Transfusion-related Inflammatory Cytokine and Neutrophil Extracellular Trap Quantification in Neonates

Utah System of Higher Education (USHE) logo

Utah System of Higher Education (USHE)




Anemia of Prematurity
Necrotizing Enterocolitis

Study type


Funder types




Details and patient eligibility


Despite many advances in neonatal care, necrotizing enterocolitis (NEC) remains a leading cause of morbidity and mortality among premature infants. NEC is the most common life-threatening gastrointestinal emergency encountered in the neonatal intensive care unit, affecting between 3.8% and 13% of very low birthweight (VLBW) infants (1-3). More recently interest has intensified regarding the possible association between "elective" red blood cell (RBC) transfusions in premature infants and the subsequent development of NEC (4-9). On a physiological basis, a few explanations for transfusion-associated NEC have been proposed: 1) the physiological impact of anemia that can initiate a cascade of events leading to ischemic-hypoxemic mucosal gut injury predisposing to NEC [10]; and 2) increased splanchnic blood flow following RBC transfusion leading to reperfusion injury of gut mucosa. Aim 1. This study will quantify inflammatory cytokine profiles in anemic infants cared for in the NICU prior to and after transfusion with packed red blood cells (PRBC), as dictated by current clinical guidelines for treatment of anemia, and prospectively assess for clinical signs and symptoms of NEC following each transfusion event. Aim 2. Polymorphonuclear leukocytes (PMNs) isolated from the pre- and post-transfusion blood samples will be assessed in vitro for neutrophil extracellular traps (NET) formation. Aim 3. A) To determine whether significant anemia preceding a RBC transfusion is associated with impaired intestinal oxygenation, and whether a RBC transfusion temporarily increases splanchnic oxygenation. We postulate that the CSOR will be low (<0.75) at baseline measurement in infants with hemodynamically significant anemia, and that RBC transfusion will temporarily increase intestinal perfusion in that particular group of babies. B) To determine whether alterations in mesenteric regional oxygenation saturation(rSO2) can predict the development of NEC in VLBW infants. We hypothesize that overall cerebro-splanchnic oxygenation ratio (CSOR) values will be significantly lower among very low birth weight (VLBW) infants that develop NEC, when compared to CSOR values obtained in infants that do not develop NEC following RBC transfusion.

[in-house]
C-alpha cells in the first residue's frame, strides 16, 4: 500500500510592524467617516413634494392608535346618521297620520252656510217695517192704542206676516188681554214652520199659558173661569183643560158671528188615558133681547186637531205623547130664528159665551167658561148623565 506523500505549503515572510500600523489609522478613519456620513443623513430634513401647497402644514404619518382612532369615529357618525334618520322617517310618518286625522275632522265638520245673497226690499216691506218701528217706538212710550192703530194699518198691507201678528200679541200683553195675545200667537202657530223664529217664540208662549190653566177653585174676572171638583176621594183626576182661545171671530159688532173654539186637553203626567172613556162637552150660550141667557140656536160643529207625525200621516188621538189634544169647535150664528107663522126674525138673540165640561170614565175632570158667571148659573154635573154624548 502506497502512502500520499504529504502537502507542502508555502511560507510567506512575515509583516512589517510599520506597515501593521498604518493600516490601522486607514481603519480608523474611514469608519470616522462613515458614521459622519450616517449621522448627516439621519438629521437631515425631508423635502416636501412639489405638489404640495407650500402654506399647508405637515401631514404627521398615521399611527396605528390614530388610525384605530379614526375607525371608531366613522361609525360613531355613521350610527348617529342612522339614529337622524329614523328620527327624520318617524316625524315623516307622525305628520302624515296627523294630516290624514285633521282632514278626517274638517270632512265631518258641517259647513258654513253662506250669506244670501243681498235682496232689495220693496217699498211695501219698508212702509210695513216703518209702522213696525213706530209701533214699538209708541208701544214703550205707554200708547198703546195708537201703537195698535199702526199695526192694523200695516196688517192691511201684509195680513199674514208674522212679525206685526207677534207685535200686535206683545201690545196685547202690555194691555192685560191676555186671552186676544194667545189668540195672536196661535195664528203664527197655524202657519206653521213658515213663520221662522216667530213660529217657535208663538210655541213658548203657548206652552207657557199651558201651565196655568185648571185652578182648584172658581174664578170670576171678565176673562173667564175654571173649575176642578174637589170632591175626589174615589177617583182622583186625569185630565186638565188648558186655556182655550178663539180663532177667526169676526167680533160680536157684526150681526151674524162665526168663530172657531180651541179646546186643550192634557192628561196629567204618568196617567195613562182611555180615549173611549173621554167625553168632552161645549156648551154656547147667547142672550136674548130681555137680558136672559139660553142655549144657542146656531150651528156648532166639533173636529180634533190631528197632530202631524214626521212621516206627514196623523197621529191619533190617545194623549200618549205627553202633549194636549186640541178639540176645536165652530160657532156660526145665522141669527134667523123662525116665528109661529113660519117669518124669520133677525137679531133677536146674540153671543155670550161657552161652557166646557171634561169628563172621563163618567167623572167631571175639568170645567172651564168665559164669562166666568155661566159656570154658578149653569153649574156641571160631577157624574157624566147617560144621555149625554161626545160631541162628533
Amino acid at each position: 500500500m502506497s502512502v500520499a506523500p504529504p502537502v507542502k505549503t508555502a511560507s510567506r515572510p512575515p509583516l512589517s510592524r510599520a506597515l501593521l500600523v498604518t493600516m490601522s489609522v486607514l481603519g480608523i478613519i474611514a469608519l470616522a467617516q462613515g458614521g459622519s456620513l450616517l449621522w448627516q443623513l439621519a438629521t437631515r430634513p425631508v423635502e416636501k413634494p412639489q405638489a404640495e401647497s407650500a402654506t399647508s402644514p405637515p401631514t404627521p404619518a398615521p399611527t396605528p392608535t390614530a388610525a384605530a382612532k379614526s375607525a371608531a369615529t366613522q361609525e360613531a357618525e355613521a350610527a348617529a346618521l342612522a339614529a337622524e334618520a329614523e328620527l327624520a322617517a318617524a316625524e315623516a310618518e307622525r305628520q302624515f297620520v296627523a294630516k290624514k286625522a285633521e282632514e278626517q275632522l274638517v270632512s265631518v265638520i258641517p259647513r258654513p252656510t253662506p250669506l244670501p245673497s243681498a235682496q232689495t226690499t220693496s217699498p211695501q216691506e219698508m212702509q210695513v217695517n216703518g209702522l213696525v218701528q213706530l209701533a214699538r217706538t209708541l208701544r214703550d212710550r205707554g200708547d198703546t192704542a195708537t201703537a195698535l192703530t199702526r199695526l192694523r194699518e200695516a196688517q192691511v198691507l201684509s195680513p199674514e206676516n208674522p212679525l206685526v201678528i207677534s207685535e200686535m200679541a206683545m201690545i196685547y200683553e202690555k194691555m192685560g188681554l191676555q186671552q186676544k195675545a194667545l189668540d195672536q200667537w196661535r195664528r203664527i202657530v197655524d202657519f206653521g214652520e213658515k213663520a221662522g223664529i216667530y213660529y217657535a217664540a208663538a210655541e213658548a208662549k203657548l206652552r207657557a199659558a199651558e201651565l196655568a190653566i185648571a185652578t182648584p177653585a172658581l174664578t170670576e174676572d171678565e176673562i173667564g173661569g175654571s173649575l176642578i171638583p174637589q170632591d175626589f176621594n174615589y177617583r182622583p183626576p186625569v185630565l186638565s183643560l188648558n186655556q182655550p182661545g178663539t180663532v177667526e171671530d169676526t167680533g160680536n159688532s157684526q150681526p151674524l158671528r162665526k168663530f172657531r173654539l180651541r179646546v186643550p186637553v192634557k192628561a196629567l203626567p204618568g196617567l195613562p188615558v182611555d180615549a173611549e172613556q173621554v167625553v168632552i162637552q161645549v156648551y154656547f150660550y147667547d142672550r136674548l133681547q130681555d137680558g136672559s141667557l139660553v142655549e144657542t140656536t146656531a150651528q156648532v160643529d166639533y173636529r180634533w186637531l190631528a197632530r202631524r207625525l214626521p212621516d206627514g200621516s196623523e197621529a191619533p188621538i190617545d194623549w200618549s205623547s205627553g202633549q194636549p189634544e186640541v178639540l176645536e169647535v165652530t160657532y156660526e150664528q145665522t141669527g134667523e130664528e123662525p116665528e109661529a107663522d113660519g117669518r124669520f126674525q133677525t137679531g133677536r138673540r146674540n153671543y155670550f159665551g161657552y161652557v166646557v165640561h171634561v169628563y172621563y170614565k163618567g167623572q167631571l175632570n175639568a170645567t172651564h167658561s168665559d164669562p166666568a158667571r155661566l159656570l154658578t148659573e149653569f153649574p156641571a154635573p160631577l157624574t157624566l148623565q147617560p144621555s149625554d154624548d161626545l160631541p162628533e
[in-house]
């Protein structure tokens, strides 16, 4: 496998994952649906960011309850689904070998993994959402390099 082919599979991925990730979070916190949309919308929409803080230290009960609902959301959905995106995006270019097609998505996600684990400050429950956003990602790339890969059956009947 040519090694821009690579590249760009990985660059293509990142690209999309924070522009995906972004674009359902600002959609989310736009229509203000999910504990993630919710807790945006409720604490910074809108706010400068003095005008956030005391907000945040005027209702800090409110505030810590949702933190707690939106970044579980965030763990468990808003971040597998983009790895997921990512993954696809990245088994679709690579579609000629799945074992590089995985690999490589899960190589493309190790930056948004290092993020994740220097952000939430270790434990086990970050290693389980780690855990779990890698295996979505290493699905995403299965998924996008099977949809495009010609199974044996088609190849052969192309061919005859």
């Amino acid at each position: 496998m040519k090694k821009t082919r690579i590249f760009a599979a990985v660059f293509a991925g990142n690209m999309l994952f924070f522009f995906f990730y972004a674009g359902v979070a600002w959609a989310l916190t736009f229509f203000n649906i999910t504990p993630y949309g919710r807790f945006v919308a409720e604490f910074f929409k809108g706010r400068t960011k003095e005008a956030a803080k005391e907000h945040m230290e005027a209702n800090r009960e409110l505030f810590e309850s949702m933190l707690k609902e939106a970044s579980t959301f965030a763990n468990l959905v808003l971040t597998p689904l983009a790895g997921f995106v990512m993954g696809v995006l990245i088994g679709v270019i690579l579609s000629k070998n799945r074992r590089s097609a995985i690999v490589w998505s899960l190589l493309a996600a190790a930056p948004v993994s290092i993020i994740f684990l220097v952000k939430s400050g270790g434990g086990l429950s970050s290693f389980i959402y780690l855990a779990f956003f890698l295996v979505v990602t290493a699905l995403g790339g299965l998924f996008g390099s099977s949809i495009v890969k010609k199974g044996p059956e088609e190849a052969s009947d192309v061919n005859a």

12 patients




Under 12 weeks old


No Healthy Volunteers

Inclusion criteria

  • Inpatient in NICU at UUMC, PCMC, or IMC
  • Gestational age at birth ≤ 32 weeks
  • Birth weight ≤ 1500 grams
  • Age ≤ 12 weeks of life

Exclusion criteria

  • Lack of parental consent
  • Multiple congenital anomalies

Trial design

12 participants in 1 patient group

Infants requiring PRBCs
Premature infants who require PRBCs for anemia that is not related to sepsis, surgery, NEC or immunologic abnormalities.

Trial contacts and locations



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